While Republicans understand how important unions are to Democrats and to workers, Democrats don’t seem to get it. Sure, they line up to get union donations; most will vote to defend unions and worker programs. But as the money in politics has gotten bigger and the unions have gotten weaker, the Wall Street wing of the Democratic Party has become more powerful.

The result is clear. When Republicans get control, they attack unions relentlessly. When Democrats gain control, as they did in 2012 with the election of Barack Obama and Democratic majorities in both houses, labor law reform, empowering workers to organize is not a priority. Obama essentially told unions that if they could get the votes, he’d sign the law, but he wasn’t leading the charge. And so as under Carter and Clinton, changing the law to make it easier for workers to organize and bargain collectively didn’t happen.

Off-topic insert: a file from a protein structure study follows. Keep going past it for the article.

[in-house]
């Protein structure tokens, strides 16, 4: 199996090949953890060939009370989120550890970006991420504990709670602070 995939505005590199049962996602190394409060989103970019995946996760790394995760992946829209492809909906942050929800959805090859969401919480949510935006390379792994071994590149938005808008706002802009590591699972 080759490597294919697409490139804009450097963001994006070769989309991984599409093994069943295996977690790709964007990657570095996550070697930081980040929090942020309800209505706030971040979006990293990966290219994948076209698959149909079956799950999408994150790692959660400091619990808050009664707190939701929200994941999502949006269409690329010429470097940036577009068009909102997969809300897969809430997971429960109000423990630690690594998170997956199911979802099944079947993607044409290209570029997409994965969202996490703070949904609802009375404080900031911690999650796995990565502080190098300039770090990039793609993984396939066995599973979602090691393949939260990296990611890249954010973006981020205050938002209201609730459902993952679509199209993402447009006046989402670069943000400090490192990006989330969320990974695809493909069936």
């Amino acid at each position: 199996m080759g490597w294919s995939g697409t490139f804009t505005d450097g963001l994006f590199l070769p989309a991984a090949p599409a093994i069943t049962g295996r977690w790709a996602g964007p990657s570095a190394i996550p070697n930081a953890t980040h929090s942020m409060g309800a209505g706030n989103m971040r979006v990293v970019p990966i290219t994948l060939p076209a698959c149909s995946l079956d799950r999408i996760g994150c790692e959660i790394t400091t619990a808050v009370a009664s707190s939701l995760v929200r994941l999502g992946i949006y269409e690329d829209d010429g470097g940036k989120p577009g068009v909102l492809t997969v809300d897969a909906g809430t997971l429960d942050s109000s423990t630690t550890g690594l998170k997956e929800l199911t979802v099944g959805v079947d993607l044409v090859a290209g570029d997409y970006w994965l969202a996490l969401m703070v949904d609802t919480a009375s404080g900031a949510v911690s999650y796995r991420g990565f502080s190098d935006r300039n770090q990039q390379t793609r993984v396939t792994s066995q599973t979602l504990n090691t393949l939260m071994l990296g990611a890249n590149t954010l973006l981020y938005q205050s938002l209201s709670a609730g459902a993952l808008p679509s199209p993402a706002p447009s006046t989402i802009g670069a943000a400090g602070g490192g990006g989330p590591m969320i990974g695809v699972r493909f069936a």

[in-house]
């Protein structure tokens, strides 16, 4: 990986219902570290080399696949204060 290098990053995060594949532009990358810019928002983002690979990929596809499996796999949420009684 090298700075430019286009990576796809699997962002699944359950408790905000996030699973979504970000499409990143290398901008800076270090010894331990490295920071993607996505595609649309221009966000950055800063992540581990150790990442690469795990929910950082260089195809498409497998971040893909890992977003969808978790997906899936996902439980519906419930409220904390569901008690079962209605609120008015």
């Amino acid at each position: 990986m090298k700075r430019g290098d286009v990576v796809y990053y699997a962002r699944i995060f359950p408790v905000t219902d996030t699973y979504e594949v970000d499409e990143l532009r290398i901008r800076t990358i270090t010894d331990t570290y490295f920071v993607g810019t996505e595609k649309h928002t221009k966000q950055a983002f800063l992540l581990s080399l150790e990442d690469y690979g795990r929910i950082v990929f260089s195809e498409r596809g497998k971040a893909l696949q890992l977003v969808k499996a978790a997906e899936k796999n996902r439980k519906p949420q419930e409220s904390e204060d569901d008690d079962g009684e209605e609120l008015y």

Unions Under Siege

Now unions are under siege. Yet it is hard to imagine how a small “d” democracy can be robust, or a large D Democratic Party can regain its mojo without a revived movement of workers. It’s time for Democrats at every level to realize: strengthening workers and their unions isn’t an elective; it’s a requirement and a first priority.

The loop works like this: Unions are in decline. As a result, unions lose influence inside the Democratic Party. The Democrats then feel no pressure to stem unions’ decline, and the economically disadvantaged lose what was once their most powerful advocate. Then the cycle continues. We cannot revive unions, and we have no template for egalitarian politics without them.